With the sun once again near the sky, something outlined the world around the Hands in a faint bluish glow. It was enough for them to, if not quite navigate by, at least to get a sense of what lay ahead of them. In its ghostly way it was as spectacular an experience as the world in the splendour of the Sun Lord’s glory.

Two more of the Hands stirred to greater awareness and took in the effect that was like a faint reflection of the Sun Lord’s Grace that replaced their burned out eyesight.

“We’ve been Blessed,” whispered one of them in awe.

“It may also be an admonition to make greater haste,” said the informal leader of the small group. “As we have fallen well behind our schedule with the slowness of first crossing the desert and then the mountains.”

They all bowed their heads and breathed a prayer for forgiveness. While it had been difficult to avoid the delays, they still were delinquent in their duty to the Sun Lord.

“We can move, if we are careful,” the oldest of the Hands, the one who often acted as adviser to their leader, spoke up. “There is no excuse to delay.”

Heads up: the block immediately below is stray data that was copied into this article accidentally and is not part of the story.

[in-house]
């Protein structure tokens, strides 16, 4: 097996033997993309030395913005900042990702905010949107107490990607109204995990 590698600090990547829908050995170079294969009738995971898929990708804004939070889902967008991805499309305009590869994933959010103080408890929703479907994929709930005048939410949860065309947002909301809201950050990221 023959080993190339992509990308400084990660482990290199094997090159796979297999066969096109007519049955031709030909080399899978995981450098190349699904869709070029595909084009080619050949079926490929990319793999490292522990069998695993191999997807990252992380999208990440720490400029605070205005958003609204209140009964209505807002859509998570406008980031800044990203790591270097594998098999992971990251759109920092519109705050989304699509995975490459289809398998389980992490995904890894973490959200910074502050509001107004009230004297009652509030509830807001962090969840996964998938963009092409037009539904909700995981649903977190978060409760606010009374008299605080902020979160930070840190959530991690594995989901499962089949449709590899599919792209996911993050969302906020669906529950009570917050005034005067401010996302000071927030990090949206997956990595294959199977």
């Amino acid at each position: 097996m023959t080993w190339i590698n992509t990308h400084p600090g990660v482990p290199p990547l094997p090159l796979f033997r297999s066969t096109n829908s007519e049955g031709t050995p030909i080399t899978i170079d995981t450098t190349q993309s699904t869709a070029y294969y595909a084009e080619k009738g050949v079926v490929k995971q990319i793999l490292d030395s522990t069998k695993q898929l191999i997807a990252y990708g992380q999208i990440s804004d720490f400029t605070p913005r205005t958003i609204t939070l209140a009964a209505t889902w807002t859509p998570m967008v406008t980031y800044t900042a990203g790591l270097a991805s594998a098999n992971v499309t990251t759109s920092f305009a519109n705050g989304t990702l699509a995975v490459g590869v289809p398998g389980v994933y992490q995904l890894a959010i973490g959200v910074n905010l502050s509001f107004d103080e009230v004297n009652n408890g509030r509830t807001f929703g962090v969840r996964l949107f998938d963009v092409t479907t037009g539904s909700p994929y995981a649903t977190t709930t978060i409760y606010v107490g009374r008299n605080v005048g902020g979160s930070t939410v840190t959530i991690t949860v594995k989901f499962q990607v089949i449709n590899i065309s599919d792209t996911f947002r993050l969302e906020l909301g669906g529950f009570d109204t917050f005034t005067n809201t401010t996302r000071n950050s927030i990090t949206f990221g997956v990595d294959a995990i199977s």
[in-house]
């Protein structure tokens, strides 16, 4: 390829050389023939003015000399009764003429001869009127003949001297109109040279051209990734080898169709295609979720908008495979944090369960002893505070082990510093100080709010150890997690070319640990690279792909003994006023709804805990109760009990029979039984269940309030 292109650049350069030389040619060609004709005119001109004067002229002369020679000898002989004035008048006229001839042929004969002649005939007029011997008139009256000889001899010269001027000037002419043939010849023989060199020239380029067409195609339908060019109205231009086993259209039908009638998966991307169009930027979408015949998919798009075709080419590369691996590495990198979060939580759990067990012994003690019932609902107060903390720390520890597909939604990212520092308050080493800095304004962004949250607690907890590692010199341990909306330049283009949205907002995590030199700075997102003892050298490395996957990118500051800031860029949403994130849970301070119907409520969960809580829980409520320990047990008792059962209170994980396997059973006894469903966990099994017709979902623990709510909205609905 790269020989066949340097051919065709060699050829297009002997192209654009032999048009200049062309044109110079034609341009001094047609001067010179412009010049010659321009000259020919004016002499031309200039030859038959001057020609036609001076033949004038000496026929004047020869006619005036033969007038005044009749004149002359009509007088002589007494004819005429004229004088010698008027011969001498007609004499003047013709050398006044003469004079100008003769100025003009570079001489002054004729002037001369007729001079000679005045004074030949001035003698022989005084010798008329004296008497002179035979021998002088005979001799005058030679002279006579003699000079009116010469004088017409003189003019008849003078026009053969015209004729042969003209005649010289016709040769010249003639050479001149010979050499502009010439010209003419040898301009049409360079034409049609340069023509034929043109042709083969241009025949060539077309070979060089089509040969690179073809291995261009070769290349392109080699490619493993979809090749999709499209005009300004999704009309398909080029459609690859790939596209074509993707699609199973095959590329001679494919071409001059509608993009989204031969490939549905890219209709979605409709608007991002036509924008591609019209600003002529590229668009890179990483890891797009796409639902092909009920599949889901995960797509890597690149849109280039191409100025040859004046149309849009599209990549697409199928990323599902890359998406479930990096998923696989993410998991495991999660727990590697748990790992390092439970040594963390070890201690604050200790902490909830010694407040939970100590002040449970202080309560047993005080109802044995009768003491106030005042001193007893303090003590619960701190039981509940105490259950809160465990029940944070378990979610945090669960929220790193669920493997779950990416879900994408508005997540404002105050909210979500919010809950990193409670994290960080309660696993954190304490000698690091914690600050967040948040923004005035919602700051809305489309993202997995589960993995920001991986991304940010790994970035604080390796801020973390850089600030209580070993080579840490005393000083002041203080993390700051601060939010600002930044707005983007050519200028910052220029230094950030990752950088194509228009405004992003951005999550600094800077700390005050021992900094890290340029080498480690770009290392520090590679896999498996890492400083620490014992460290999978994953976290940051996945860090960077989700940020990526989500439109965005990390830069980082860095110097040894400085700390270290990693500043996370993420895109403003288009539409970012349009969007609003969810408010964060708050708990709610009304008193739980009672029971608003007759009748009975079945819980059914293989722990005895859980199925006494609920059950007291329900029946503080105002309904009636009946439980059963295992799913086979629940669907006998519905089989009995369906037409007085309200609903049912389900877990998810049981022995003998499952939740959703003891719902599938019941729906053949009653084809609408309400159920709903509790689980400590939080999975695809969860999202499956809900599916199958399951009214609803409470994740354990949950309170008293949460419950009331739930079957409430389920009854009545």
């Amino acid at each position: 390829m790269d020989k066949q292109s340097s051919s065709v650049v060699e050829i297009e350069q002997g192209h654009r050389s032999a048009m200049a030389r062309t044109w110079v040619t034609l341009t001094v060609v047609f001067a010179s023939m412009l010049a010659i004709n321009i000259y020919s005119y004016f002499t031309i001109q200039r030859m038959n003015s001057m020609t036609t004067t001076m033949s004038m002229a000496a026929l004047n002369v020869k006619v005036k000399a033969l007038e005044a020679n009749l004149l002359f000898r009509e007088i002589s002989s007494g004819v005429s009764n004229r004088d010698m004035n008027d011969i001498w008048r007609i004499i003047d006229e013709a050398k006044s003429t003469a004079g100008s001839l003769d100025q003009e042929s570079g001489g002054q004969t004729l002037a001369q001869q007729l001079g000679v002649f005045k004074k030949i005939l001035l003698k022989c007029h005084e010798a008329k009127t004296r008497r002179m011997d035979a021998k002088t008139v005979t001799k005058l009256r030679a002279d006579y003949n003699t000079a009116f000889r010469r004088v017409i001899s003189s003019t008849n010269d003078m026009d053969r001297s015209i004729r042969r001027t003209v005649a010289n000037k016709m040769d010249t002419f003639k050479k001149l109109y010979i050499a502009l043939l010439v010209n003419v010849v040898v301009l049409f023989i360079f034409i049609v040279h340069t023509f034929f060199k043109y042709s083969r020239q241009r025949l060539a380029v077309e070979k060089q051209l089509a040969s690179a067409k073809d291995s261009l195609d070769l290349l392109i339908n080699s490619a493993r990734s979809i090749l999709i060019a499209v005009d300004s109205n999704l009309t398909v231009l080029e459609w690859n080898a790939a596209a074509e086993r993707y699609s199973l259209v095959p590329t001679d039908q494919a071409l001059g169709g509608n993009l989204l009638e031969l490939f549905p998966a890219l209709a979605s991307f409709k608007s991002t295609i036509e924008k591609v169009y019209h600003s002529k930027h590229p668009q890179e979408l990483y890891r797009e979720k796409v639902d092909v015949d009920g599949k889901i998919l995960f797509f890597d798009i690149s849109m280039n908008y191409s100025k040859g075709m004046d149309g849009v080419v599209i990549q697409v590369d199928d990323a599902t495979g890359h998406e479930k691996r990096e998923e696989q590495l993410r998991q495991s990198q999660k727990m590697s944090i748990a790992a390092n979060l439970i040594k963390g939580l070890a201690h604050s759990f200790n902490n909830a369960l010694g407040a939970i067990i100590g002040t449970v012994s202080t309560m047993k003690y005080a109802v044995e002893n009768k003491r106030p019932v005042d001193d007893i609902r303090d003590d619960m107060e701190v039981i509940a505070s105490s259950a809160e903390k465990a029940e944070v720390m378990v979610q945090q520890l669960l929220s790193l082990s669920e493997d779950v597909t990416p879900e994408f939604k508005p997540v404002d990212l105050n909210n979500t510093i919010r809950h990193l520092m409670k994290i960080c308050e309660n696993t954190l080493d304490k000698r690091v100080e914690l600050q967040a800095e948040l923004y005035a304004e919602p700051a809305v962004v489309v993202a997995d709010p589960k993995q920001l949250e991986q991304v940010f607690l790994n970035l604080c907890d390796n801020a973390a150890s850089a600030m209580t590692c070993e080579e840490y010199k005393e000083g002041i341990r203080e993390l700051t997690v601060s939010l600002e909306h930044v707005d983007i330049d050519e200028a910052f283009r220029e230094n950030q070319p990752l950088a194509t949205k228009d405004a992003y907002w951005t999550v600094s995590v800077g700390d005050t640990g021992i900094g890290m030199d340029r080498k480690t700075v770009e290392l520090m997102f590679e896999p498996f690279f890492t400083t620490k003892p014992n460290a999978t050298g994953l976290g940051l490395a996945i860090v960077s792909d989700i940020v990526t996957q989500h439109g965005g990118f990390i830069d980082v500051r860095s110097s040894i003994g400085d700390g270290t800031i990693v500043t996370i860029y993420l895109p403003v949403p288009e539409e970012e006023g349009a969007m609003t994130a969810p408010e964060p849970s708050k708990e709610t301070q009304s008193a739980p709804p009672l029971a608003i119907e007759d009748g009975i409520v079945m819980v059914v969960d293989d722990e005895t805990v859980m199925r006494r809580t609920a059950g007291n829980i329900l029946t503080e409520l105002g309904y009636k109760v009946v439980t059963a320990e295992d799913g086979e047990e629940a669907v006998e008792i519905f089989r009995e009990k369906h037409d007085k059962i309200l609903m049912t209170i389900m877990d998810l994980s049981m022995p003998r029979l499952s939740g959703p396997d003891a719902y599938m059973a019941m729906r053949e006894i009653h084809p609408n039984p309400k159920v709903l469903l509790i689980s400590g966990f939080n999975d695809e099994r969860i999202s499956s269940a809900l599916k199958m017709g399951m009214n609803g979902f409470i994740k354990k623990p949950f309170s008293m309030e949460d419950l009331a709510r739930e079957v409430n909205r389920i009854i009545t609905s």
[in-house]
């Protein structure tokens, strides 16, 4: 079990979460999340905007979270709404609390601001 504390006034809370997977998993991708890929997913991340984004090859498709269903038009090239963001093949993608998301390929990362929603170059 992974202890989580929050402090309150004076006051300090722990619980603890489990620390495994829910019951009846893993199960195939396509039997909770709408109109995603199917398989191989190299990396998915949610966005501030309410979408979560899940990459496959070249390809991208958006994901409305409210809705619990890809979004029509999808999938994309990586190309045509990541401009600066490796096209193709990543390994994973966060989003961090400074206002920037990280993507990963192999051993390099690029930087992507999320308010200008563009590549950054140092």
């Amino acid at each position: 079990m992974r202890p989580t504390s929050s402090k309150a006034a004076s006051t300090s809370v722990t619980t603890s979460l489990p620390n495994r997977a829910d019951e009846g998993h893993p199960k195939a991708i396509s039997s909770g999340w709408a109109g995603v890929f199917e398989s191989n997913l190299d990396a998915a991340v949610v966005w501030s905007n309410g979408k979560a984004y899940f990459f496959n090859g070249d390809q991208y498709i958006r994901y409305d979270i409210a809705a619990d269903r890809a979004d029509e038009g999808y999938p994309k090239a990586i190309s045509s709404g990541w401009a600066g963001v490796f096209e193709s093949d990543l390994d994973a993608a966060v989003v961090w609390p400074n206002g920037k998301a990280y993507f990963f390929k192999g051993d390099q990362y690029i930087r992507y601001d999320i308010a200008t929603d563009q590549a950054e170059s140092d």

Hands rarely travelled or operated together, there were too few of them to make that feasible, but when they did it was always like this. With consensus rather than command. While it made them a little slower to get moving, once they did it was with absolute certainty and terrifying speed. Seconds after agreeing on the course of action, the six of them were on the move.

As they picked their way down the rocky slope that was only barely perceivable by them, and in the shadowed areas completely absent from their awareness, the leader asked for opinions on the next leg of their journey.

“What do we know of the lands we are entering?” he asked. He of course had his own ideas and opinions but he kept quiet on them so as not to bias the others.